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  • derekjbaxter

Voyaging through Books

The author and Jefferson in the Library of Congress

It was time for his books to leave him.

January 26, 1815 must have been bittersweet for Thomas Jefferson. Congress voted to accept his sale of his library of 6,487 volumes for $23,950. Jefferson needed the money and wanted to help the nation after British troops had repurposed the original Library of Congress collection for kindling. But how to say farewell to all those books?

His was the largest, most eclectic private library in America, with books organized in three uber-categories, Memory, Reason, and Imagination, and some 44 subcategories. “I cannot live without books,” he wrote to John Adams after the sale went through, but now he would have to.

He would be sending away over 200 volumes on travel and geography. I wonder if he felt sentimental about parting with one of them in particular, George Anson’s Voyage Around the World. “When young, I was passionately fond of reading books of history and travels,” Jefferson recalled, and he devoured this book, with its startling tales of South America and the South Seas, a “remarkable voyage extremely well told,” as one enthusiastic reviewer put it.

An illustration from Anson's book, showing his tent at Robinson Crusoe Island.

Jefferson’s library had already been through a lot. His boyhood of Shadwell burned in 1770, destroying all but a handful of his volumes. He had to rebuild his library, book-by-book. The copy of Voyage Around the World he sold in 1814 either was a lucky survivor of the fire or, more likely, acquired later.

Jefferson might have had these tales in mind when he took his own voyage to the Old World in 1784 to serve as an American ambassador to France. He was finally living out his boyhood dreams of travel—although he didn’t yet know the ropes. Porters ripped him off; hotels charged more than he expected.

Travel books set him right. In Paris, he spent “every afternoon I was disengaged,” buying books, with a special focus on travel narratives and guidebooks. That way he knew the practical logistics he’d encounter while on the road, leaving him time to take in the sights, meet locals, and dream dreams. He returned home with some 2,000 new books.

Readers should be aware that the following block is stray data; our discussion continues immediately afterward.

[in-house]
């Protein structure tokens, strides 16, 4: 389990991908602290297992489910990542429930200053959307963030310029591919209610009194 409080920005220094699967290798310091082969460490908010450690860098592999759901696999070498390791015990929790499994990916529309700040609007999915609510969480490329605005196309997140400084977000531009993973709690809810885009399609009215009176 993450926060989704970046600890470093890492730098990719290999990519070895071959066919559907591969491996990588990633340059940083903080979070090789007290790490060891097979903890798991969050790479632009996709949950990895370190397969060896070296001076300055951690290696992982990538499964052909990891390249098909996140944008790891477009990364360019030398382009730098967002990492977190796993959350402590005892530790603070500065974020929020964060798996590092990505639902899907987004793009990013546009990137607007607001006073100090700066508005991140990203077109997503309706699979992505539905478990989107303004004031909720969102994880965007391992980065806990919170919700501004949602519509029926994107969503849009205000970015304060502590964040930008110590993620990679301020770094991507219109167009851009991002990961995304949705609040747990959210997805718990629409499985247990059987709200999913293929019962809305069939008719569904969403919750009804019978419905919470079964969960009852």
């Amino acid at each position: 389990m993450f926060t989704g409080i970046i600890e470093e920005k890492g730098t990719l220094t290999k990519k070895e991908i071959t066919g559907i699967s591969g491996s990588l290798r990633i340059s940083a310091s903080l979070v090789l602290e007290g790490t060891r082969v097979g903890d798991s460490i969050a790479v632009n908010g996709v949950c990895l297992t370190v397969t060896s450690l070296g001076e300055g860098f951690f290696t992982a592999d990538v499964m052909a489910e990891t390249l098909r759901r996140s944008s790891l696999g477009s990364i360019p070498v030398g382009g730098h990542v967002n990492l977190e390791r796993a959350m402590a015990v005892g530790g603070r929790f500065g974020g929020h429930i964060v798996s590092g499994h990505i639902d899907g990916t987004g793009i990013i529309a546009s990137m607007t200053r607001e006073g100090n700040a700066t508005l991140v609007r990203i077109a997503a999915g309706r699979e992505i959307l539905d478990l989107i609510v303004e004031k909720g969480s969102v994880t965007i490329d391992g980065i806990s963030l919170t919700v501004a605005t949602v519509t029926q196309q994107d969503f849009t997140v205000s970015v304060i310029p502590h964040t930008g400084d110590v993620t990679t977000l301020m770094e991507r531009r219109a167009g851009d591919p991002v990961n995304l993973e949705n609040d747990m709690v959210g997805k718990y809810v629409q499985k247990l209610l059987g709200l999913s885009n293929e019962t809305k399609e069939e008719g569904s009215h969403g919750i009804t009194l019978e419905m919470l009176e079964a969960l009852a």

A book on an expedition in the Alps that Jefferson acquired in Europe.

In 1788, when two young Americans asked him where they should go on their own trip, he wrote them a long missive he called Hints to Americans Traveling in Europe. It was a golden chance for Jefferson to put his interest in traveling, travel writing, and books to practical use. “After arriving in a town, the first thing to do,” he instructed, is to buy a detailed city map and a book of the place’s “curiosities.” Jefferson recommended three travel guides with practical information on hotels, roads, and taverns, so he could instead focus in Hints on topics like architecture and agriculture, putting his own personalized spin on the tour.

Jefferson’s guide motivated me on my own journey—and ultimately to write a book about it. There’s a through line then, that goes from Voyages Around the World to Hints to Americans Traveling in Europe—which both reside in the Library of Congress today—to my own In Pursuit of Jefferson, which might too, some day.

I hope my book inspires you as well to set off on the road on your own journey. And when you do, take the time to write something about it, whether in a travel journal, a blog post, a postcard, or even a book, keeping this nearly three-hundred-year chain of inspiration alive.


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